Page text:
Bath towels are an everyday part of our lives. Their plush surfaces, their comforting feel, and their practical use is something most people don’t think about. They’re there, ready for us to grab off the rack after a relaxing shower or a nice bath. These simple towels are based on a very basic design, but it takes a great deal of effort and machinery to put them together.
Just how is the bath towel made? Most people can rightly assume it is mass-produced, coming out of textile factories rolling out thousands of them a day. Let’s take a moment to examine the process that allows the textile industry to make these everyday conveniences.
The Design Phase
The first stage of making anything is the design. This is true for cars and for bath towels. Before you put in the specifications into a Sintelli machine that will knit and spin the fabric for you, you need something to make. From simple towels that just loop piles to something more complex, you need a design to work off of.
Variations will exist, of course. You have size and color, for starters. What materials are used? Will there be embroidery on it? Perhaps you’ve got a special order for one with a monogram? This will all be determined beforehand, with the final specifications handed off to production in the form of a base template the machines will reproduce.
The next step is spinning, though depending on the factory, this might be skipped. The initial part of the process is the part where the yarn is spun, taking the base material of raw fibers into something resembling the finished product. What manufacturers get isn’t a roll of fabric, but instead only slightly processed, so the first step will usually involve making it into something that can be fed into later machines.
A part of this process will involve separating unwanted components or things that don’t serve the intended purpose. In many cases, the fibers need to be condensed into something smaller and less fibrous. This will eventually result in the thread that becomes part of the textile roll.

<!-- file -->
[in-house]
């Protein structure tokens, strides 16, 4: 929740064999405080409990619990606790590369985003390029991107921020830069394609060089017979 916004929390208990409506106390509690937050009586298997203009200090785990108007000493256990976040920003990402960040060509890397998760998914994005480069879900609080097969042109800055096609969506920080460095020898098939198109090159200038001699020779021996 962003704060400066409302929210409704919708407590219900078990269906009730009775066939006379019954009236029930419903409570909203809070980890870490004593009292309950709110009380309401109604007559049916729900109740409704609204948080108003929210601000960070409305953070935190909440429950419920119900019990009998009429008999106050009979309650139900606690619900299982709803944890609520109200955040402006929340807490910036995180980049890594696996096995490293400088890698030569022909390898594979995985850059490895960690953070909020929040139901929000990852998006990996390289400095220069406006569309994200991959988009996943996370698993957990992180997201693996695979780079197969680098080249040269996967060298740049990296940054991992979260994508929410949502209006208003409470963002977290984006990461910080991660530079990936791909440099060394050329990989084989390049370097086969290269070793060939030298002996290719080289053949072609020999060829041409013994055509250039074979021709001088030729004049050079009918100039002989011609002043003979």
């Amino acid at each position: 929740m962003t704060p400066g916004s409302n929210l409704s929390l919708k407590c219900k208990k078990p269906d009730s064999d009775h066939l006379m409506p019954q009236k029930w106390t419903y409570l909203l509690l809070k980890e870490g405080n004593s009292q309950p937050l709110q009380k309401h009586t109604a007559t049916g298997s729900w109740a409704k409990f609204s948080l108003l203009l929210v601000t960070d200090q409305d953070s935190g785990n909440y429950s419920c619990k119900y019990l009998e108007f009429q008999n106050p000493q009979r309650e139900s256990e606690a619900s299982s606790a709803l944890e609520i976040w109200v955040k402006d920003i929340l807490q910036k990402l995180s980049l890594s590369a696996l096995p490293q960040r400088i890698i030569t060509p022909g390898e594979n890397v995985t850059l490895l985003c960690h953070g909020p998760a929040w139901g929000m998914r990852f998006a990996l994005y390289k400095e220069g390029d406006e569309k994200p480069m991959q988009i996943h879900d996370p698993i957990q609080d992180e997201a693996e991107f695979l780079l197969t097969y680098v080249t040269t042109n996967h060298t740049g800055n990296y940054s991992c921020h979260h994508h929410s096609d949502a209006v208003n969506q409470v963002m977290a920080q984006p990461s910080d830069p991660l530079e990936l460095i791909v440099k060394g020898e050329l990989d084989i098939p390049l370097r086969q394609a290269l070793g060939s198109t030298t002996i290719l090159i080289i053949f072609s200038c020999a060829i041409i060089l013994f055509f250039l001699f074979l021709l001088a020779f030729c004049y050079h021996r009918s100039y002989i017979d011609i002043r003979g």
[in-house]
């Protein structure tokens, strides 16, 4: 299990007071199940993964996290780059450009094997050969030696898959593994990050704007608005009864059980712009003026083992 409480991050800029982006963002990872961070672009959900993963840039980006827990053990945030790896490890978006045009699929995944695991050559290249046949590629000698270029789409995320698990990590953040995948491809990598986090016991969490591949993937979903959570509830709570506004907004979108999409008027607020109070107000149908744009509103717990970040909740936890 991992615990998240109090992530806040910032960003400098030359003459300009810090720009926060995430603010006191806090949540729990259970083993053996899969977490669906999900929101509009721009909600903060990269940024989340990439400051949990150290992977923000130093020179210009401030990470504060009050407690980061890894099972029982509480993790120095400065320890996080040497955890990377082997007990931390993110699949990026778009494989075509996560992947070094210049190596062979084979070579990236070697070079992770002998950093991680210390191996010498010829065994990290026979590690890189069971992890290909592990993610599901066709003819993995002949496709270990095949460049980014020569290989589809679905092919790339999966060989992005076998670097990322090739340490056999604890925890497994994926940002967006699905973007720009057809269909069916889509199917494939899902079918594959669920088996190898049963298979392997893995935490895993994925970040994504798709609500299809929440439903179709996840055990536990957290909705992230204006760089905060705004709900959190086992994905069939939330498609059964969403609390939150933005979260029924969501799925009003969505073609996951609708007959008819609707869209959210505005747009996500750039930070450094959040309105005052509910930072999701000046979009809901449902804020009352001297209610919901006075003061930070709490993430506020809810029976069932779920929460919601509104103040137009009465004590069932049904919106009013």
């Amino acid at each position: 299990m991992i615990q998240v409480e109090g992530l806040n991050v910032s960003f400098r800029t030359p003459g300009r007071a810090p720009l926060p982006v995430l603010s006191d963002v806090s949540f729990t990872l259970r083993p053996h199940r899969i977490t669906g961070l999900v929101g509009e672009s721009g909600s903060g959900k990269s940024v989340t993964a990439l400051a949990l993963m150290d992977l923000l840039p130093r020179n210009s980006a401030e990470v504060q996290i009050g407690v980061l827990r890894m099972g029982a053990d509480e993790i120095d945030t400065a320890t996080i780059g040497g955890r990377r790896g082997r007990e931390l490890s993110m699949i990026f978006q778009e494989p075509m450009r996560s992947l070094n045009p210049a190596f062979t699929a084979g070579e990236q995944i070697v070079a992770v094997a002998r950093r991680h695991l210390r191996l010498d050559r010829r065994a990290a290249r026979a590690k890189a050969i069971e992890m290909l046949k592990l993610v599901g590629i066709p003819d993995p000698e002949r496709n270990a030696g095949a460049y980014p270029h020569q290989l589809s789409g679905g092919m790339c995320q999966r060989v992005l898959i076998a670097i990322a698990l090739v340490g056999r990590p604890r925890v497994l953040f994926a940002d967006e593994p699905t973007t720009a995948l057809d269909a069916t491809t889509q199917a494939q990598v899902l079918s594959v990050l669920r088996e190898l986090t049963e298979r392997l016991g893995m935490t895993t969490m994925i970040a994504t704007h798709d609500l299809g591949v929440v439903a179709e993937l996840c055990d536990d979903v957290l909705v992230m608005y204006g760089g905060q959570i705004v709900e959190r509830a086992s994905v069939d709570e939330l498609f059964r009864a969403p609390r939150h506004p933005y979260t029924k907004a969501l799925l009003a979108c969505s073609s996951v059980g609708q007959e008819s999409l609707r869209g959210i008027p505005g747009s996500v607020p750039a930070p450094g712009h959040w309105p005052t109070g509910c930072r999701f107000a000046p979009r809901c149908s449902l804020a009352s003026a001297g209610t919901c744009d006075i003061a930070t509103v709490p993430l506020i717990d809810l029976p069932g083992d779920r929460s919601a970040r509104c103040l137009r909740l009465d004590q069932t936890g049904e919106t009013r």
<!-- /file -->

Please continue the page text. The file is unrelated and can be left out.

After the spinning is the warping. This is when the woven material is pulled and stretched, usually over a beam. The weft is passed under and above the warping point, forming the core fabric. The resulting spool will spend some time in this configuration to get it to stretch and deform properly before it gets tossed into a machine to be woven or knit.
When warping, the size is altered depending on the intended effect and ease of later weaving. Items such as wax and starch might be added into the mix, pressed into the yarn. This also helps with the process. Threads are also run over steam-heated cans, helping dry the warped threads faster than air. It is in this form, with the threads warped over the cans, that they get sent over to the looms.
Weaving is relatively simple. The raw fabric is put into a machine, which then automates the process of weaving the fibers into the proper form. This is the process that gives a towel it’s fluff and plushness. In previous years, these would be operated by hand. Nowadays, this is no longer the case, and automated machinery is capable of doing this whether fully or with partial human control.
Once the base towel is made, then comes the embellishments. The first step to this is to bleach the rolls. Hydrogen peroxide is the most commonly used, along with defoamers, and any proprietary components a factory might use. This will render the color pure white, a base “coat” that allows them to add virtually any color or combination thereof on top of it. After the bleaching is done, the materials first need to dry before the next phase.
Dyeing involves taking dry, uncut rolls of the fabric. These are then put into the vast dyeing vats of the factory. Colorfast will be used to ensure adherence, and different rolls will likely go into different coloring vats. Heavy rollers will later be used to force the dye into the toweling itself, making sure the color is more than just surface-level. Once the level of color adherence is satisfactory, it is once again steam-dried.
Cutting and Inspection
The dry rolls are then cut and pressed into the right shapes and dimensions. It is possible for a single roll to be the source of multiple sizes and measurements of a towel. From there, any embellishments such as monograms are added through sewing machines. Afterward, quality control will conduct a final inspection before having it sent off to packaging.
The process of making bath towels is one that relies on simple mechanics, but large machinery and a lot of time. Raw materials like tufts of cotton will be processed, warped, torn, pressed, and more. The end result is something that is so simple that it hardly seems like any work was put into it at all.